Budowsky: Kavanaugh and the rights of women
On the transcendent matter of the rights of women, the fate of American women should not be determined by Republican members of the Senate Judiciary Committee who are all conservative men, Senate Republican leaders who are all conservative men, a Supreme Court majority of five conservative Republican men, and a Republican president whose attitudes about women are legendary.
Engraved atop the United States Supreme Court are the timeless words “Equal Justice Under Law” which will someday be achieved in American life, law, politics and justice.
The vote on the nomination of Judge Brett Kavanaugh will be the most important vote ever cast and possibly the most important action ever taken by 100 members of the Senate — especially two women who hold decisive power over the legal rights of every woman and citizen in America.
Regarding Sens. Susan Collins (R-Maine) and Lisa Murkowski (R-Alaska), those like myself who strongly oppose the Kavanaugh nomination should address them with civility and respect. Yet they must fully understand that on this momentous matter they represent every woman and every citizen in every community and every state who hopes, dreams, deserves and demands equal justice under law and equal rights for all.
African-Americans are not widely represented in the Senate. Nor are Hispanic Americans. Or poor Americans. Or Americans suffering from pre-existing, life endangering medical conditions. Or wage-earning workers who want equal pay for equal work. Or men and women who seek to love and marry the person of their choice without the power of the state dictating who they are not allowed to join in love and matrimony.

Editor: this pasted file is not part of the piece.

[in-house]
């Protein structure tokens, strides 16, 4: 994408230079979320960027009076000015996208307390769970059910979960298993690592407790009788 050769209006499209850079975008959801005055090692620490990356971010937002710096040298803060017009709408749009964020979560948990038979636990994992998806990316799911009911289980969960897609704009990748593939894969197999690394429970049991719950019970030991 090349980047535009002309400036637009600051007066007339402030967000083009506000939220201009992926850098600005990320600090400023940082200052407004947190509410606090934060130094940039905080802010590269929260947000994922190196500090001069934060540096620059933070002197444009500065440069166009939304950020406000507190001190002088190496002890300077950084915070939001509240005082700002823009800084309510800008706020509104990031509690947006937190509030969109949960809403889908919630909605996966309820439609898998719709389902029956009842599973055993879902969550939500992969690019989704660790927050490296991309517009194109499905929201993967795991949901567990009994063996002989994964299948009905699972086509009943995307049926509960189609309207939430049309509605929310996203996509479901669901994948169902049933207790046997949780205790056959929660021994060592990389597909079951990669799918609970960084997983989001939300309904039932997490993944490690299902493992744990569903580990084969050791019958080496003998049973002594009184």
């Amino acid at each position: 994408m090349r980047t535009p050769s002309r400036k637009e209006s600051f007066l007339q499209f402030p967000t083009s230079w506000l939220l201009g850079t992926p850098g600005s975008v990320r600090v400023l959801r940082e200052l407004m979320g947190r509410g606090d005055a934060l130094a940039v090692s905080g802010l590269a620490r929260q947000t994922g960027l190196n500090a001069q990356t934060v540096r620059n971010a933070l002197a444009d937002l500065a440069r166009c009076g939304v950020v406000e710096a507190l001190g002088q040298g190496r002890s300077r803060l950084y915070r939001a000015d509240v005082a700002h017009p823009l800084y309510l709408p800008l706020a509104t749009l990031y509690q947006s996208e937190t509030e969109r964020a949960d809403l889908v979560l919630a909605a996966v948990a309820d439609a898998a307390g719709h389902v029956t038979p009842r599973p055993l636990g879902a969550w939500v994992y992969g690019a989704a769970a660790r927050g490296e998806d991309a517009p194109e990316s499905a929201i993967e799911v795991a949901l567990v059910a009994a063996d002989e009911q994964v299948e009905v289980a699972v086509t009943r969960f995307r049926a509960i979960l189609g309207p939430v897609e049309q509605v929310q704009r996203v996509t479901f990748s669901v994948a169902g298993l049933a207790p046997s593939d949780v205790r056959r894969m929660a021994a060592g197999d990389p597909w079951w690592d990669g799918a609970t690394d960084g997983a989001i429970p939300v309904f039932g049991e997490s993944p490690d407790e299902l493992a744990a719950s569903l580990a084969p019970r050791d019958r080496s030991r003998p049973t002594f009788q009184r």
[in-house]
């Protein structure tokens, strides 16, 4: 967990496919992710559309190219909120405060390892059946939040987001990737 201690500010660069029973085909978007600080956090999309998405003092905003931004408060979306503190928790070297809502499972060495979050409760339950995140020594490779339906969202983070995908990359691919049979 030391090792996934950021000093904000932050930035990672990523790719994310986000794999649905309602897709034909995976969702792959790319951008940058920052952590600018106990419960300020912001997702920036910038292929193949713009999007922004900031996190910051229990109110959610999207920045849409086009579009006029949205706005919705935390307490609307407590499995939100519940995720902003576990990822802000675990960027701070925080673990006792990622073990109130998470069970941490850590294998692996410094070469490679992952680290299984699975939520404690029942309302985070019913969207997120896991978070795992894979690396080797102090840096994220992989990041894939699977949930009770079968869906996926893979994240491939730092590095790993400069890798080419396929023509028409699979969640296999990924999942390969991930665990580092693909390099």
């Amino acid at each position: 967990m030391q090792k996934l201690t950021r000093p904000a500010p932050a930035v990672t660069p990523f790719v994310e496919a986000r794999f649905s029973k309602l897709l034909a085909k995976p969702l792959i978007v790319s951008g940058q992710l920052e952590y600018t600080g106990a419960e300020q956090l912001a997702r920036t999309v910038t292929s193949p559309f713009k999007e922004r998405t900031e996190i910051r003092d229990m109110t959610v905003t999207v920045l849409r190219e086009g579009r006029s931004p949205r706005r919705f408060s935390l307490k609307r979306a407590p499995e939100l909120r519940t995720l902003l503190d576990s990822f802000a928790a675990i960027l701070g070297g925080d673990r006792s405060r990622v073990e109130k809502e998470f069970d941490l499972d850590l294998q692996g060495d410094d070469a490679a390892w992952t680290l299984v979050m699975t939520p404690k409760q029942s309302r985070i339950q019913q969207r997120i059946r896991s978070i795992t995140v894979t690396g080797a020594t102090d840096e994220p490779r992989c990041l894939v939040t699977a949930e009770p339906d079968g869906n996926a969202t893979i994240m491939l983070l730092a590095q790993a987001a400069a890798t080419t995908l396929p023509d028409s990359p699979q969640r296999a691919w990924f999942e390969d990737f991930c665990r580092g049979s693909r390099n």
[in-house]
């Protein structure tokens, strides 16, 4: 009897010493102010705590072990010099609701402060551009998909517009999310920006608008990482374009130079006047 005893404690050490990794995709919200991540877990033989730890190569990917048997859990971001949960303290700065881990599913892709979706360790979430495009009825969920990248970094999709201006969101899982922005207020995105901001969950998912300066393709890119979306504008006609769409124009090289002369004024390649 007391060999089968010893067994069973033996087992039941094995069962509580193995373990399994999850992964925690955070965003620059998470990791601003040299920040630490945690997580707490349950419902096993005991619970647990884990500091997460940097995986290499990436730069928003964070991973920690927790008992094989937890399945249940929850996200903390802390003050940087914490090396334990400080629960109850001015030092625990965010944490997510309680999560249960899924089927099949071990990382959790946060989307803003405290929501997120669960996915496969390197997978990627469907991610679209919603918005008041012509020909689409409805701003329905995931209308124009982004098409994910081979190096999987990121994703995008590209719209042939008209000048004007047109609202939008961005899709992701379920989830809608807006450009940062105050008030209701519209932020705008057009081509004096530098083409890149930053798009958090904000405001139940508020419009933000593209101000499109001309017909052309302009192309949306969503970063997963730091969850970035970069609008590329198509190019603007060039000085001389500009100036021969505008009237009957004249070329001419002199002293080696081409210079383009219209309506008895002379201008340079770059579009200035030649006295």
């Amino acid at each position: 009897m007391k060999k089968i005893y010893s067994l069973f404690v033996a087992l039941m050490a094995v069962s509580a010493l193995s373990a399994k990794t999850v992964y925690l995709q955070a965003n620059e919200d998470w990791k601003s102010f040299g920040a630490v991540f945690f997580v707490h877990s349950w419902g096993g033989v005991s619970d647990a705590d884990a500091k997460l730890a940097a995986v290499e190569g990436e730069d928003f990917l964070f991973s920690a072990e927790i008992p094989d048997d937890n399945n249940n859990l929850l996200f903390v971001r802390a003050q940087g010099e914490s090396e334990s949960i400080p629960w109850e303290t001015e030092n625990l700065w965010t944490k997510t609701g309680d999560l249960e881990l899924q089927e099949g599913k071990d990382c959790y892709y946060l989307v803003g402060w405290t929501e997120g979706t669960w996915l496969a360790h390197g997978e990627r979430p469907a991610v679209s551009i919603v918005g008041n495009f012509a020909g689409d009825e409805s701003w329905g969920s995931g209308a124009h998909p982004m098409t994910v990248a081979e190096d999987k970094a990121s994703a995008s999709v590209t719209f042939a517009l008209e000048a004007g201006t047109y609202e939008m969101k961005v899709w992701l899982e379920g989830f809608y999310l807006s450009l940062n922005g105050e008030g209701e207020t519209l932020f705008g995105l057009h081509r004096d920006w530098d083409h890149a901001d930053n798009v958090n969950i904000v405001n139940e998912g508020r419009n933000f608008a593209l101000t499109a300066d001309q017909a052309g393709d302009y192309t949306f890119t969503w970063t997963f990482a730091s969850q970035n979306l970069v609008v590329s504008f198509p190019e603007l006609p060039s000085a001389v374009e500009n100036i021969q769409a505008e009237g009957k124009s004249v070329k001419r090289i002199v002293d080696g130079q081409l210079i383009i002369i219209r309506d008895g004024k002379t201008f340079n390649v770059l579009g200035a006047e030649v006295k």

Kavanaugh would have enormous impact on their lives but their voice is silent in the all-male corridor of Republican power in the Judiciary Committee, Senate Republican leadership, and the chambers of conservative Republican men who often render Supreme Court decisions by party-line votes on great constitutional questions.
Soon, the majority of female voters appear poised to cast their votes in midterm elections for a check and balance against the abuses that corrupt Washington today. If these women vote in direct proportion to their opinions, ambitions, hopes and dreams, they will change America and fire a cannon shot for the rights of women and justice for all that will be heard across the Republic and around the world.
The rights of women and others across America were burglarized when Senate Republicans refused to even consider the nomination of Judge Merrick Garland to the Supreme Court. This wanton abuse of Senate power left the court with only eight justices for more than a year, making a mockery of claims by Senate Republicans that the Kavanaugh vote cannot be postponed to enable the FBI to conduct a background check of allegations made against Kavanaugh by Dr. Christine Blasey Ford.
Honorable senators of integrity should not prejudge the findings of this FBI background check but must demand it be conducted fairly and thoroughly before voting on confirmation. They will rue the day if they impose a show trial hearing for a few hours, followed by a fixed party-line vote of Republicans that would demean the rights of women and the search for justice by wielding their power without seeking the truth.
Senators should demand a decent interval before voting on the nomination to allow reasonable time for a fair FBI background check and a committee hearing involving a reasonable number of witnesses informing senators before they vote.
If the woman, Dr. Ford, can take and pass a polygraph test, the man, Judge Kavanaugh, can fairly be asked to do the same. If Ford identifies Mark Judge as having been present at the alleged crime and he rises in defense of Kavanaugh, senators should insist he testify under oath to fairly evaluate his testimony before voting on the nomination.
It would be a tragedy for justice and disastrous for Republicans if not even two Republican senators stand up for equal justice and a fair confirmation process.
Budowsky was an aide to former Sen. Lloyd Bentsen (D-Texas) and former Rep. Bill Alexander (D-Ark.), who was chief deputy majority whip of the House of Representatives. He holds an LLM in international financial law from the London School of Economics.
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